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Locked Shields 2017, the largest cyber defence exercise in the world, is taking place this week. The event was organised by the NATO Cooperative Cyber Defence Centre of Excellence in Tallinn, Estonia.

The exercise involves around 800 participants from 25 nations. Participants include security experts who protect national IT systems, policy officers and legal advisors from NATO Allies and Partners.

According to the exercise scenario, experts will have to defend the services and networks of a military air base of a fictitious country, against cyber-attacks targeting the base’s electric power grid system, drones, military command and control systems and other infrastructure.

More than 2500 cyber-attacks will be simulated. While IT experts will train to defend computer networks and handle legal and forensic challenges, policy officers will exercise their decision-making procedures.

The exercise takes place in cooperation with the Estonian Defence Forces, the British Army, the United States European Command, the Finnish Defence Forces, the Swedish Defence University, and Tallinn University of Technology. Industry partners are also closely involved.

In April 2007, Estonia came under cyber attack in the wake of relocation of the Bronze Soldier of Tallinn. The largest part of the attacks were coming from Russia and from official servers of the authorities of Russia.

In the attack, ministries, banks, and media were targeted. This attack on Estonia, a seemingly small Baltic nation, was so effective because of how most of the nation is run online. Estonia has implemented an e-government, where bank services, political elections and taxes are all done online.This attack really hurt Estonia’s economy and the people of Estonia.

At least 150 people were injured on the first day due to riots in the streets.

In the US, General Keith B. Alexander, first head of the recently formed USCYBERCOM, told the Senate Armed Services Committee that computer network warfare is evolving so rapidly that there is a “mismatch between our technical capabilities to conduct operations and the governing laws and policies”.

“Cyber Command is the newest global combatant and its sole mission is cyberspace, outside the traditional battlefields of land, sea, air and space. It will attempt to find and, when necessary, neutralise cyberattacks and to defend military computer networks.”

Alexander sketched out the broad battlefield envisioned for the computer warfare command, listing the kind of targets that his new headquarters could be ordered to attack, including “traditional battlefield prizes – command-and-control systems at military headquarters, air defence networks and weapons systems that require computers to operate.”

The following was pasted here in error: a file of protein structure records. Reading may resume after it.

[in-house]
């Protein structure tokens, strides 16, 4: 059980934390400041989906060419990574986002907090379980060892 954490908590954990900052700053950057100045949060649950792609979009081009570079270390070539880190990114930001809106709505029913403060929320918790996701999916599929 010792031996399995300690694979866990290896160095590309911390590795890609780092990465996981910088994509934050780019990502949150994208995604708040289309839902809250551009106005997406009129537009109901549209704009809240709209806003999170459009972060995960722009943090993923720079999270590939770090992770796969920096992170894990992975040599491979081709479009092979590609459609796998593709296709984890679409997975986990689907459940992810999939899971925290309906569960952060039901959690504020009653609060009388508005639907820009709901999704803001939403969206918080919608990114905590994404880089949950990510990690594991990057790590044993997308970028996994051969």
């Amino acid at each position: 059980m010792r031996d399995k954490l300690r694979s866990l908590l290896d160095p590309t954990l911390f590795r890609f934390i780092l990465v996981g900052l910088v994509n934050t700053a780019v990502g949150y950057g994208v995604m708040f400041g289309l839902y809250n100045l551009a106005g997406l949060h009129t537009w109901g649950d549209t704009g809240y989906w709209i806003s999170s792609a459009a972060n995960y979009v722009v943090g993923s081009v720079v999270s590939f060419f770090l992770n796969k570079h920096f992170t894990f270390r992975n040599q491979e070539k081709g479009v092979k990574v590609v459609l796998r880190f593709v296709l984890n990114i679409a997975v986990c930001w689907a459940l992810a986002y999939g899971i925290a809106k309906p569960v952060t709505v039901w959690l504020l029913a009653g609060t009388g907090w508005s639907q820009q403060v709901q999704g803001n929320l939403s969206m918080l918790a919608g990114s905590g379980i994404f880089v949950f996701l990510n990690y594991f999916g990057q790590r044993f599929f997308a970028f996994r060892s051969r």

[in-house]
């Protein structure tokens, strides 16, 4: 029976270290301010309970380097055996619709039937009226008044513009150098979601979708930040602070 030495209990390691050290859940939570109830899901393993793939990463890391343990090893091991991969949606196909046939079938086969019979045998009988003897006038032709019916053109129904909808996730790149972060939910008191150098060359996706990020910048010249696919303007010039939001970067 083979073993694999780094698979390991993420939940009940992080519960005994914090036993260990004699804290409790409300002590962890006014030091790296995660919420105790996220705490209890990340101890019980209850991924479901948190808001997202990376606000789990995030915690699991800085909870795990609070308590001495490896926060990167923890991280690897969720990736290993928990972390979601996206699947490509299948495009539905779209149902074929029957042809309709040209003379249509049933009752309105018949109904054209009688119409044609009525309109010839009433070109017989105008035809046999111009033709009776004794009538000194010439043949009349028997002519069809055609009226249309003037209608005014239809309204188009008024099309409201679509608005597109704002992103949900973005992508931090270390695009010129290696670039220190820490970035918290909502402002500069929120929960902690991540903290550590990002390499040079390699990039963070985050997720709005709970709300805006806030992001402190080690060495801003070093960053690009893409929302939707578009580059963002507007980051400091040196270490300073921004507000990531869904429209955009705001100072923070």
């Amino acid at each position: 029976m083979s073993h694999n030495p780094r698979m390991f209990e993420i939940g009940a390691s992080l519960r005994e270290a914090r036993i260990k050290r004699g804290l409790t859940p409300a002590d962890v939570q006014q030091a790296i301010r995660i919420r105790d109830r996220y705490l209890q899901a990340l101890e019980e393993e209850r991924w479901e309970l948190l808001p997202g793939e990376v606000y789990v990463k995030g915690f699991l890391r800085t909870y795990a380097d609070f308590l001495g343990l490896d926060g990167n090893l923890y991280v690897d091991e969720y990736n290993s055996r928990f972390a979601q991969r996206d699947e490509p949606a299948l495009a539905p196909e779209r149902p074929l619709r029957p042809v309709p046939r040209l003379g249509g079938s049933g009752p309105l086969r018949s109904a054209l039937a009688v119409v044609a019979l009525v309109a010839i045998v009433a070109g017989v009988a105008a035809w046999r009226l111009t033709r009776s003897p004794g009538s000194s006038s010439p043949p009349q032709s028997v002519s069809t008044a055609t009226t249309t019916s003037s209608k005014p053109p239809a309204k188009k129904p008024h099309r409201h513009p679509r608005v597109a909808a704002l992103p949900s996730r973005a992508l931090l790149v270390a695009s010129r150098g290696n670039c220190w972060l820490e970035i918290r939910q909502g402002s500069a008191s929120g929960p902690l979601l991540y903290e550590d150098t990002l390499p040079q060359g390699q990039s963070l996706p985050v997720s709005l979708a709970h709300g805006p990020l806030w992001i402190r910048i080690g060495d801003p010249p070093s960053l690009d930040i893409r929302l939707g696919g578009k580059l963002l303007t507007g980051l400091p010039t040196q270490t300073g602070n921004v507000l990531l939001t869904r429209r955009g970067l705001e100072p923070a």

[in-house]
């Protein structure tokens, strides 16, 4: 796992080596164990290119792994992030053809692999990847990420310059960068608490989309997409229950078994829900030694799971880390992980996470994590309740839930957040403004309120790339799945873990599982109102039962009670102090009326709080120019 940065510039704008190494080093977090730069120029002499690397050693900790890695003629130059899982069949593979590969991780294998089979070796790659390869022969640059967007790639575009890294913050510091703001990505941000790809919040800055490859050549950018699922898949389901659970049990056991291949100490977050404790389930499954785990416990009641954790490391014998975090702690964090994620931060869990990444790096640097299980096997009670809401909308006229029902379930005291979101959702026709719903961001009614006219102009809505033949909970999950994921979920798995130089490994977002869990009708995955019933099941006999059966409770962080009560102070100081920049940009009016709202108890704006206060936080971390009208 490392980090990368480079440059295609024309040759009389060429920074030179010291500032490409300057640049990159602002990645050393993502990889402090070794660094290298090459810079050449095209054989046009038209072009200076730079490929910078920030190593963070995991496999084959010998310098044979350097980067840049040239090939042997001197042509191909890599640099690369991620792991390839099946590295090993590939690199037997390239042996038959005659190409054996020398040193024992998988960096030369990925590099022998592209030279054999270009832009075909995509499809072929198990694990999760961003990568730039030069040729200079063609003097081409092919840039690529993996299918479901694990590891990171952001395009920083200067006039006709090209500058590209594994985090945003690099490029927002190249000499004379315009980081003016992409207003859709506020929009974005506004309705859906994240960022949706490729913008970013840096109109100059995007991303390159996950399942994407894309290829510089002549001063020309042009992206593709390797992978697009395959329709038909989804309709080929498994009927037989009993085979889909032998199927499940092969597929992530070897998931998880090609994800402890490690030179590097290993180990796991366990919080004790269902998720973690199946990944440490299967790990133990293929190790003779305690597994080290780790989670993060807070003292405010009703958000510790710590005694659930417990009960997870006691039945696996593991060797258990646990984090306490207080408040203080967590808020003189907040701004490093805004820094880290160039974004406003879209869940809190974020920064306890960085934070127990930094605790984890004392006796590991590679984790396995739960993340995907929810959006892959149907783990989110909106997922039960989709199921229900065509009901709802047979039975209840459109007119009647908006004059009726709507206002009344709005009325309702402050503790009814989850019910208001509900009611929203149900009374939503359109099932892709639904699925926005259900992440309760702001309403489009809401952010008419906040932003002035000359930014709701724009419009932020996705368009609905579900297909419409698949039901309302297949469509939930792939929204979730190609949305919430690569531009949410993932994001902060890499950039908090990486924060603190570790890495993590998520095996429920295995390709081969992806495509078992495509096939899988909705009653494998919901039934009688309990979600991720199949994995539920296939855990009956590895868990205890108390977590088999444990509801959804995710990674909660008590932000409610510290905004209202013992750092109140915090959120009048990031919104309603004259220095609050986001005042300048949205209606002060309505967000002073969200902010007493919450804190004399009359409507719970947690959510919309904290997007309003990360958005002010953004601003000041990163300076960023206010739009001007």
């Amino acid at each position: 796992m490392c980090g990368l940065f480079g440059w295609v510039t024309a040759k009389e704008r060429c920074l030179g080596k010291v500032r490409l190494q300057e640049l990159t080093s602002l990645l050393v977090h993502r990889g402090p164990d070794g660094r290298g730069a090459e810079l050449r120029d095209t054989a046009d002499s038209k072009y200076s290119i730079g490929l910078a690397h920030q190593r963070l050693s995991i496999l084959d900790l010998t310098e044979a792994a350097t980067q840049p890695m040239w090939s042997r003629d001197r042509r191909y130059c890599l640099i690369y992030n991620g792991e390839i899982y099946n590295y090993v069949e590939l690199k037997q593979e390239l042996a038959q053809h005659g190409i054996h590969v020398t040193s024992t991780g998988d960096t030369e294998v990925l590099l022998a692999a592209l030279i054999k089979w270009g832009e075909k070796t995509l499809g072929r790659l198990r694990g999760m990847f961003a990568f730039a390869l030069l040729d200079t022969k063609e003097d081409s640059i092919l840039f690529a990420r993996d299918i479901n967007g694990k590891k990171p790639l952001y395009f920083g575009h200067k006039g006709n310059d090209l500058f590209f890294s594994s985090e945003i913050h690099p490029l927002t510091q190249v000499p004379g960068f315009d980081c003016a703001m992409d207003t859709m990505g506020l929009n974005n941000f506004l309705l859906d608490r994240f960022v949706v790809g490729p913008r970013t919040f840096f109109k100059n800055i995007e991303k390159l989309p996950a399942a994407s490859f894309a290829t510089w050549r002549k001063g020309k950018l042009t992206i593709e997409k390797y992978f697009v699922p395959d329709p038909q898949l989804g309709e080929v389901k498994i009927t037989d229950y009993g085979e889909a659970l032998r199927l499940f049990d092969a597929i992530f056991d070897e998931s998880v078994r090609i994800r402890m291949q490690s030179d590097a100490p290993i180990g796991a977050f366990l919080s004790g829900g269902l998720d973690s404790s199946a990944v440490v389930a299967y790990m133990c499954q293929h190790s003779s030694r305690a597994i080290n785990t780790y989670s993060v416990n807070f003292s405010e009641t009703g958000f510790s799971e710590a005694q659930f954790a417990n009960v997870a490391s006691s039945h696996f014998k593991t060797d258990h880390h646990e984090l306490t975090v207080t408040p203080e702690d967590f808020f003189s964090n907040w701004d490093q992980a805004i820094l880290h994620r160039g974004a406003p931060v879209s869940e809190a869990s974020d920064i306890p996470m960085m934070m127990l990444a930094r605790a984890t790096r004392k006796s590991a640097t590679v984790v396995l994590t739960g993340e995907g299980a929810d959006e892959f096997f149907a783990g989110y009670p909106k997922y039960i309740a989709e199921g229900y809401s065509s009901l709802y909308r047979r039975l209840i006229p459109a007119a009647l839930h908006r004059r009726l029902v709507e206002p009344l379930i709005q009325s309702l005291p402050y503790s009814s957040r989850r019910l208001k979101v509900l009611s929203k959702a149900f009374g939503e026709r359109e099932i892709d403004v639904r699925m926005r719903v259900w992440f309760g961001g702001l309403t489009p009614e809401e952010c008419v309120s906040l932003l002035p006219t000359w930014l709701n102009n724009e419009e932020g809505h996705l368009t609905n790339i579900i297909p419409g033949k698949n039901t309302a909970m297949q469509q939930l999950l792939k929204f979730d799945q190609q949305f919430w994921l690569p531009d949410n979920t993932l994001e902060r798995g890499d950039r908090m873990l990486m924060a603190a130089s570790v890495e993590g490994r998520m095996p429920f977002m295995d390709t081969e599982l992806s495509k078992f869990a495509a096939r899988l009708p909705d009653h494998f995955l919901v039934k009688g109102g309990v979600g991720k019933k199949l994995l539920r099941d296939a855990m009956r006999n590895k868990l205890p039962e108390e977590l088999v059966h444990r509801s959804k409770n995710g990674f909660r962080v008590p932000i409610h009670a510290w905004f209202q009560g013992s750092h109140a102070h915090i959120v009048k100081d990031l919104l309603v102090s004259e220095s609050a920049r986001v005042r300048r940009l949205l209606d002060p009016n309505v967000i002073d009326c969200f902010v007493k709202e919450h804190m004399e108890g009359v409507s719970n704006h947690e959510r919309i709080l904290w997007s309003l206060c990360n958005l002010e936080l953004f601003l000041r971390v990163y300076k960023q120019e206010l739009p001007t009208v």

One cyber warfare scenario, Cyber ShockWave, which was wargamed on the cabinet level by former American administration officials, raised issues ranging from the US National Guard to the power grid to the limits of statutory authority.

Examples of cyberwarfare driven by political motivations can be found worldwide. In 2008, Russia began a cyber attack on the Georgian government website, which was carried out along with Georgian military operations in South Ossetia. In 2008, Chinese ‘nationalist hackers’ attacked CNN as it reported on Chinese repression on Tibet.

Jobs in cyberwarfare have become increasingly popular in the military. The United States Navy actively recruits for cyber warfare engineers for example.

2 COMMENTS

  1. I do worry that the UK is woefully under prepared for this new theatre of war and although I really dont know what our capabilities are, unless we start preparing to become a leader in this activity we will soon be far behind our adversaries.

    There really needs to be a 20k division size force applied to this now..

    • I’m not sure where our core resources lie for this but if it’s within GCHQ or has a lot of input from GCHQ then I’m not so pessimistic. This is also an area where HMG does genuinely seem to be putting a lot of money into.

      During the later end of my career I interacted with GCHQ and many of its counterparts around Europe and other parts of the world. We also had a number of ex-GCHQ technical people on staff. I was not privy to any confidential information, in fact one of the things that impressed me most was how tight lipped our ex-GCHQ staff were, but my general impression from numerous interactions with current and ex GCHQ staff and from seeing the scale of GCHQ and other agencies purchases (there I did have access to some classified information) I found them to be in an entirely different league to all the other agencies that I dealt with. One other agency was as impressive as GCHQ in attitude, approach and expertise but had significantly fewer resources so was still not in GCHQ’s league. (For the record, I did not deal with NSA so offer no views there.)

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